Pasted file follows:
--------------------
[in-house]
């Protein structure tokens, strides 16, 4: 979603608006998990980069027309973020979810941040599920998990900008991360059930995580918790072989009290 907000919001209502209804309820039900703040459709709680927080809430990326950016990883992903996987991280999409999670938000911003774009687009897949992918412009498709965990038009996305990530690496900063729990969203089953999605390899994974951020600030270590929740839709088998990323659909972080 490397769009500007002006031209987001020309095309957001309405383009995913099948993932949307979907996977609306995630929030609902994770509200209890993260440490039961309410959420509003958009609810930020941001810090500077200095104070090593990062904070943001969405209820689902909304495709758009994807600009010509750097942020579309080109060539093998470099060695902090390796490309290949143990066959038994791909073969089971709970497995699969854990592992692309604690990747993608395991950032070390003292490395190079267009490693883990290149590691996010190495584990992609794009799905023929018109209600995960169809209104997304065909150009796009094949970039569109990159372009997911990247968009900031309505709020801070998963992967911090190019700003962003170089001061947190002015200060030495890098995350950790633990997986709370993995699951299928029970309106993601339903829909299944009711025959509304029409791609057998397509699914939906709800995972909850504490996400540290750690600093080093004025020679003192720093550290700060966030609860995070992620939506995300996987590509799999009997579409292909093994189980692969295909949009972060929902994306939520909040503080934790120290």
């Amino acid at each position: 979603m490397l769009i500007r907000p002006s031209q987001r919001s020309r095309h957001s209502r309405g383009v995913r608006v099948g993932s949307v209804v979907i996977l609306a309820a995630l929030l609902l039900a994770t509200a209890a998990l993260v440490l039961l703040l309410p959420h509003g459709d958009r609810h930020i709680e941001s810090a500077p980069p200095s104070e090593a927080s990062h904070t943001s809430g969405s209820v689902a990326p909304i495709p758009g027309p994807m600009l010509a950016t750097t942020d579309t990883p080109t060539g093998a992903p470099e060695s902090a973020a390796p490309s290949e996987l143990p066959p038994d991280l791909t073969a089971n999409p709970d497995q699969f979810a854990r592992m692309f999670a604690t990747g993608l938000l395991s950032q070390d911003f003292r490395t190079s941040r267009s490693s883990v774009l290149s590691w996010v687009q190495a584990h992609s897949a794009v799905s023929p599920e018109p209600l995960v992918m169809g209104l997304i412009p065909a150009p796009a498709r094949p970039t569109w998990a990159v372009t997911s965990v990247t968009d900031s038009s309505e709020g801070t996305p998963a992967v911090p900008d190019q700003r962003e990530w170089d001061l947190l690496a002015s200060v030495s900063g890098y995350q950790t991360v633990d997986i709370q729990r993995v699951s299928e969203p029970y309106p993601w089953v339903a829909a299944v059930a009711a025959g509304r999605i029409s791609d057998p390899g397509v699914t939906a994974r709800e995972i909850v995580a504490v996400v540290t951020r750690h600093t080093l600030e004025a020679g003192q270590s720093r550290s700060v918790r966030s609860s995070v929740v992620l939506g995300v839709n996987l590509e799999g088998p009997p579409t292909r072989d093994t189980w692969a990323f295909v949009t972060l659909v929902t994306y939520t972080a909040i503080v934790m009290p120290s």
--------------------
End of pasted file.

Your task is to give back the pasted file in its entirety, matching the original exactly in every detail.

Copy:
[in-house]
């Protein structure tokens, strides 16, 4: 979603608006998990980069027309973020979810941040599920998990900008991360059930995580918790072989009290 907000919001209502209804309820039900703040459709709680927080809430990326950016990883992903996987991280999409999670938000911003774009687009897949992918412009498709965990038009996305990530690496900063729990969203089953999605390899994974951020600030270590929740839709088998990323659909972080 490397769009500007002006031209987001020309095309957001309405383009995913099948993932949307979907996977609306995630929030609902994770509200209890993260440490039961309410959420509003958009609810930020941001810090500077200095104070090593990062904070943001969405209820689902909304495709758009994807600009010509750097942020579309080109060539093998470099060695902090390796490309290949143990066959038994791909073969089971709970497995699969854990592992692309604690990747993608395991950032070390003292490395190079267009490693883990290149590691996010190495584990992609794009799905023929018109209600995960169809209104997304065909150009796009094949970039569109990159372009997911990247968009900031309505709020801070998963992967911090190019700003962003170089001061947190002015200060030495890098995350950790633990997986709370993995699951299928029970309106993601339903829909299944009711025959509304029409791609057998397509699914939906709800995972909850504490996400540290750690600093080093004025020679003192720093550290700060966030609860995070992620939506995300996987590509799999009997579409292909093994189980692969295909949009972060929902994306939520909040503080934790120290």
């Amino acid at each position: 979603m490397l769009i500007r907000p002006s031209q987001r919001s020309r095309h957001s209502r309405g383009v995913r608006v099948g993932s949307v209804v979907i996977l609306a309820a995630l929030l609902l039900a994770t509200a209890a998990l993260v440490l039961l703040l309410p959420h509003g459709d958009r609810h930020i709680e941001s810090a500077p980069p200095s104070e090593a927080s990062h904070t943001s809430g969405s209820v689902a990326p909304i495709p758009g027309p994807m600009l010509a950016t750097t942020d579309t990883p080109t060539g093998a992903p470099e060695s902090a973020a390796p490309s290949e996987l143990p066959p038994d991280l791909t073969a089971n999409p709970d497995q699969f979810a854990r592992m692309f999670a604690t990747g993608l938000l395991s950032q070390d911003f003292r490395t190079s941040r267009s490693s883990v774009l290149s590691w996010v687009q190495a584990h992609s897949a794009v799905s023929p599920e018109p209600l995960v992918m169809g209104l997304i412009p065909a150009p796009a498709r094949p970039t569109w998990a990159v372009t997911s965990v990247t968009d900031s038009s309505e709020g801070t996305p998963a992967v911090p900008d190019q700003r962003e990530w170089d001061l947190l690496a002015s200060v030495s900063g890098y995350q950790t991360v633990d997986i709370q729990r993995v699951s299928e969203p029970y309106p993601w089953v339903a829909a299944v059930a009711a025959g509304r999605i029409s791609d057998p390899g397509v699914t939906a994974r709800e995972i909850v995580a504490v996400v540290t951020r750690h600093t080093l600030e004025a020679g003192q270590s720093r550290s700060v918790r966030s609860s995070v929740v992620l939506g995300v839709n996987l590509e799999g088998p009997p579409t292909r072989d093994t189980w692969a990323f295909v949009t972060l659909v929902t994306y939520t972080a909040i503080v934790m009290p120290s």